Once riders have searched for their destination and asked the app for directions, Google Maps shares the proximity of cars on the Taxify platform, as well as an estimated fare for the trip.

If users see that taking the Taxify option is their best bet, they can simply tap on the ‘Open app’ icon, to complete the process of booking the ride. Customers without the app on their device will be prompted to install Taxify first.

This integration makes it possible for users to evaluate which of the private, public or e-hailing modes of transport are most time-efficient and cost-effective.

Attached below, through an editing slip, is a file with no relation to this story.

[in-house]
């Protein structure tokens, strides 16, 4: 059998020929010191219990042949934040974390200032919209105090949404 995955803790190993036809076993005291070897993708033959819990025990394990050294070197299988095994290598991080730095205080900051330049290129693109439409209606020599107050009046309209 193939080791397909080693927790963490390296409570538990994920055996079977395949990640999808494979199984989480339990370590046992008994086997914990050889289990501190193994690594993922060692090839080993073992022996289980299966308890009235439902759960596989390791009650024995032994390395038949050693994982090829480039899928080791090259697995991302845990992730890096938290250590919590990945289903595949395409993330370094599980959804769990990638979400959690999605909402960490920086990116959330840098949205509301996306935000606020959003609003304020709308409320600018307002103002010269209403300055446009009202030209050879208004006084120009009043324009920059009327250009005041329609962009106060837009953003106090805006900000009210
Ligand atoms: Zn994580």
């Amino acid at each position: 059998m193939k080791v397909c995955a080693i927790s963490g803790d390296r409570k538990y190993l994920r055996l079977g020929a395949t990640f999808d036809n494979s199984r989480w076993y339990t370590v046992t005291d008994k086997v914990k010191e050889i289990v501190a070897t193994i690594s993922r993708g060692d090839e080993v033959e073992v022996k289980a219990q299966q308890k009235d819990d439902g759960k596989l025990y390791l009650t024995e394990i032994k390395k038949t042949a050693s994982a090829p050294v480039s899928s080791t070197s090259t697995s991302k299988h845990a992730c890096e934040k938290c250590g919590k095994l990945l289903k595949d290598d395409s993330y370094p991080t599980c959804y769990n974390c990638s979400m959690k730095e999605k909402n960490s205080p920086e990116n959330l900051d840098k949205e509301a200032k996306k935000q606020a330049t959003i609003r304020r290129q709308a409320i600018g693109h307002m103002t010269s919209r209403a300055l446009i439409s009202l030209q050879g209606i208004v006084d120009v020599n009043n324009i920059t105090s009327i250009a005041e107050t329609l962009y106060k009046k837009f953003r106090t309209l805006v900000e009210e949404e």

“This integration with Google Maps makes it so much easier for users to choose the best way to move around their city,” says Gareth Taylor, Taxify’s country manager for South Africa. “They’ll have quick comparisons between estimated arrival times for the different modes of transport, as well as fares they can expect to pay, which will help save both time and money,” he added.

Taxify rides in Google Maps are rolling out globally today and will be available in more than 15 countries, with South Africa being one of the first countries to benefit from this convenient service.